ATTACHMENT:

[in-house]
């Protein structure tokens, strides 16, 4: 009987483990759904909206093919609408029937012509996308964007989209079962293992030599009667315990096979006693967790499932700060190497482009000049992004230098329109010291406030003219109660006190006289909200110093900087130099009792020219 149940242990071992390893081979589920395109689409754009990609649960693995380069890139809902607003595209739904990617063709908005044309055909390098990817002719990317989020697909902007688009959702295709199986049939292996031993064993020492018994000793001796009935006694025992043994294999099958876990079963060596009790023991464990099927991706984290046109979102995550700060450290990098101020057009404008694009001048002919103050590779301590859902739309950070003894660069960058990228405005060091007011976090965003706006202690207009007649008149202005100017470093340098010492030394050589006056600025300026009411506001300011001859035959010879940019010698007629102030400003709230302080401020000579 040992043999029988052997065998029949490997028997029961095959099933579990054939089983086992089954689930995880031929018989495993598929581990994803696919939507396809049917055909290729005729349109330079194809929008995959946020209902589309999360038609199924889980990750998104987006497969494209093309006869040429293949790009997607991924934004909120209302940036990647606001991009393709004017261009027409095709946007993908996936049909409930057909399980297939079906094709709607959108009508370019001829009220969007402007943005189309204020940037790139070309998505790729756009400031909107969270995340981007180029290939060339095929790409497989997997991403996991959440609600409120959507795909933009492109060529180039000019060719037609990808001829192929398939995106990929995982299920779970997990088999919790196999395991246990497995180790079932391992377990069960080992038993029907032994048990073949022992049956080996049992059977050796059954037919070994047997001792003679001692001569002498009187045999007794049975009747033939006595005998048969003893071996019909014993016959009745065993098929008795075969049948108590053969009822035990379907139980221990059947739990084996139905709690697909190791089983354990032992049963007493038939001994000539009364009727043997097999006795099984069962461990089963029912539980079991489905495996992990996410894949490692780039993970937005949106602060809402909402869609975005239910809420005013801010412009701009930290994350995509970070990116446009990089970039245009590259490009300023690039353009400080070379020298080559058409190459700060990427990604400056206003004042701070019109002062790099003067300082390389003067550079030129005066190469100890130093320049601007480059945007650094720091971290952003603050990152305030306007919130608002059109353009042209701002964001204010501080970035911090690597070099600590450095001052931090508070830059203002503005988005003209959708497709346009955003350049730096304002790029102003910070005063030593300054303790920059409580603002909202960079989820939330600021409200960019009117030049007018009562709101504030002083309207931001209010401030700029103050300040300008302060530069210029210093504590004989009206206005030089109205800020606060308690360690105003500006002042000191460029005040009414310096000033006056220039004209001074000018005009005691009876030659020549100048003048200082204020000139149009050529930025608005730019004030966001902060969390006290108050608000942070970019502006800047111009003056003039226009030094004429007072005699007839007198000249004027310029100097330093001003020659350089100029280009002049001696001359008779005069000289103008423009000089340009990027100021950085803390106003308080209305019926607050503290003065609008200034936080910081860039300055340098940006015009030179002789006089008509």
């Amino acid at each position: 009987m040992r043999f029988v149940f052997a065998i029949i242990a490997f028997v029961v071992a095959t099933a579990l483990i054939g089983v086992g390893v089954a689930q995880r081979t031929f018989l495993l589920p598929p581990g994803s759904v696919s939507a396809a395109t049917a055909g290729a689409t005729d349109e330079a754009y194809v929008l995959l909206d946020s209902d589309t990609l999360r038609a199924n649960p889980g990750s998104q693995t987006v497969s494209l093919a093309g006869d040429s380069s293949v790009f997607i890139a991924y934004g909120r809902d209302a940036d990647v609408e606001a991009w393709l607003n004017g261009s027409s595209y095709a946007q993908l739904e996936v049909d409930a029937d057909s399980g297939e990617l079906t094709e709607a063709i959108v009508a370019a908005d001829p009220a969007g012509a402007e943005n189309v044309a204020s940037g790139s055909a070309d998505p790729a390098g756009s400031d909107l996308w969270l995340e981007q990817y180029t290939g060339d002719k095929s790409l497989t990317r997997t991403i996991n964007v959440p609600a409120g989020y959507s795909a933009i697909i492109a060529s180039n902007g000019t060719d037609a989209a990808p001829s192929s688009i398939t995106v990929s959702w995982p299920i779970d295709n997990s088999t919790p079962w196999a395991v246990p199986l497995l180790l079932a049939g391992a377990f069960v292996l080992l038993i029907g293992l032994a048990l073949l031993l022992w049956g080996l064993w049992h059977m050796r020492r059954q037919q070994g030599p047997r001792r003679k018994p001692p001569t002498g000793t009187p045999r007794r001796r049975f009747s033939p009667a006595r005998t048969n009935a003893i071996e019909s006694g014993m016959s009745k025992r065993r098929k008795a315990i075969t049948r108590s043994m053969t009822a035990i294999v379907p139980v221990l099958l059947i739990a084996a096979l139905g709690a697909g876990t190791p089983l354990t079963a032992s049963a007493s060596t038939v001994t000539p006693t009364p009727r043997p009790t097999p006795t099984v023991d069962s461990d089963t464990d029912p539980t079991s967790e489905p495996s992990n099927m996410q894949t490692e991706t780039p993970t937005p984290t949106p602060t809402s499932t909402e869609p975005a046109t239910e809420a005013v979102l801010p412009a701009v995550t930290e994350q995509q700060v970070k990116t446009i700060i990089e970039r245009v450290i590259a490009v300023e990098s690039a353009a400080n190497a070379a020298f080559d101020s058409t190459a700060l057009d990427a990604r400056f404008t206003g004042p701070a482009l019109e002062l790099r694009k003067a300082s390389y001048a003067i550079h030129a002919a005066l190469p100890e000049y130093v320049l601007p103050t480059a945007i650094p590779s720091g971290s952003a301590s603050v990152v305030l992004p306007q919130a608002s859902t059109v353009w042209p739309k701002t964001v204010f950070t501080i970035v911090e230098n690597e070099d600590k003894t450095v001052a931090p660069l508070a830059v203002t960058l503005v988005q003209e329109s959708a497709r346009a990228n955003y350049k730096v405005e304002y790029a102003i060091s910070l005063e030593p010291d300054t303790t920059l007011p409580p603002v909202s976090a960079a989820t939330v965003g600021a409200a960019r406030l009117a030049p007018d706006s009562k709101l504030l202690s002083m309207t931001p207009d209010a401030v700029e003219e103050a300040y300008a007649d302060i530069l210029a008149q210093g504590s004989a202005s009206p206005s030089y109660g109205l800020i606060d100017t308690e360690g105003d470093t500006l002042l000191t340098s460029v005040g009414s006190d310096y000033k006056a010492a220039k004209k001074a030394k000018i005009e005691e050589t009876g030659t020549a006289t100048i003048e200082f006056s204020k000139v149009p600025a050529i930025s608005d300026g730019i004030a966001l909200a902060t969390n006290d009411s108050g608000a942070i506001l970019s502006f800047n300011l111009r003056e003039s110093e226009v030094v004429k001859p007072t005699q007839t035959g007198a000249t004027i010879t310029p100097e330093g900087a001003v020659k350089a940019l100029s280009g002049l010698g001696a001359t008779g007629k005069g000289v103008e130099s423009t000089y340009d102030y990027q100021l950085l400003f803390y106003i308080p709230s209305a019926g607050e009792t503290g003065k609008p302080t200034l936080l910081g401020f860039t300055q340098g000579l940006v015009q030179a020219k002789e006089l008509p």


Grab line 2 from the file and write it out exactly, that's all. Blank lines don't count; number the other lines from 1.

């Protein structure tokens, strides 16, 4: 009987483990759904909206093919609408029937012509996308964007989209079962293992030599009667315990096979006693967790499932700060190497482009000049992004230098329109010291406030003219109660006190006289909200110093900087130099009792020219 149940242990071992390893081979589920395109689409754009990609649960693995380069890139809902607003595209739904990617063709908005044309055909390098990817002719990317989020697909902007688009959702295709199986049939292996031993064993020492018994000793001796009935006694025992043994294999099958876990079963060596009790023991464990099927991706984290046109979102995550700060450290990098101020057009404008694009001048002919103050590779301590859902739309950070003894660069960058990228405005060091007011976090965003706006202690207009007649008149202005100017470093340098010492030394050589006056600025300026009411506001300011001859035959010879940019010698007629102030400003709230302080401020000579 040992043999029988052997065998029949490997028997029961095959099933579990054939089983086992089954689930995880031929018989495993598929581990994803696919939507396809049917055909290729005729349109330079194809929008995959946020209902589309999360038609199924889980990750998104987006497969494209093309006869040429293949790009997607991924934004909120209302940036990647606001991009393709004017261009027409095709946007993908996936049909409930057909399980297939079906094709709607959108009508370019001829009220969007402007943005189309204020940037790139070309998505790729756009400031909107969270995340981007180029290939060339095929790409497989997997991403996991959440609600409120959507795909933009492109060529180039000019060719037609990808001829192929398939995106990929995982299920779970997990088999919790196999395991246990497995180790079932391992377990069960080992038993029907032994048990073949022992049956080996049992059977050796059954037919070994047997001792003679001692001569002498009187045999007794049975009747033939006595005998048969003893071996019909014993016959009745065993098929008795075969049948108590053969009822035990379907139980221990059947739990084996139905709690697909190791089983354990032992049963007493038939001994000539009364009727043997097999006795099984069962461990089963029912539980079991489905495996992990996410894949490692780039993970937005949106602060809402909402869609975005239910809420005013801010412009701009930290994350995509970070990116446009990089970039245009590259490009300023690039353009400080070379020298080559058409190459700060990427990604400056206003004042701070019109002062790099003067300082390389003067550079030129005066190469100890130093320049601007480059945007650094720091971290952003603050990152305030306007919130608002059109353009042209701002964001204010501080970035911090690597070099600590450095001052931090508070830059203002503005988005003209959708497709346009955003350049730096304002790029102003910070005063030593300054303790920059409580603002909202960079989820939330600021409200960019009117030049007018009562709101504030002083309207931001209010401030700029103050300040300008302060530069210029210093504590004989009206206005030089109205800020606060308690360690105003500006002042000191460029005040009414310096000033006056220039004209001074000018005009005691009876030659020549100048003048200082204020000139149009050529930025608005730019004030966001902060969390006290108050608000942070970019502006800047111009003056003039226009030094004429007072005699007839007198000249004027310029100097330093001003020659350089100029280009002049001696001359008779005069000289103008423009000089340009990027100021950085803390106003308080209305019926607050503290003065609008200034936080910081860039300055340098940006015009030179002789006089008509």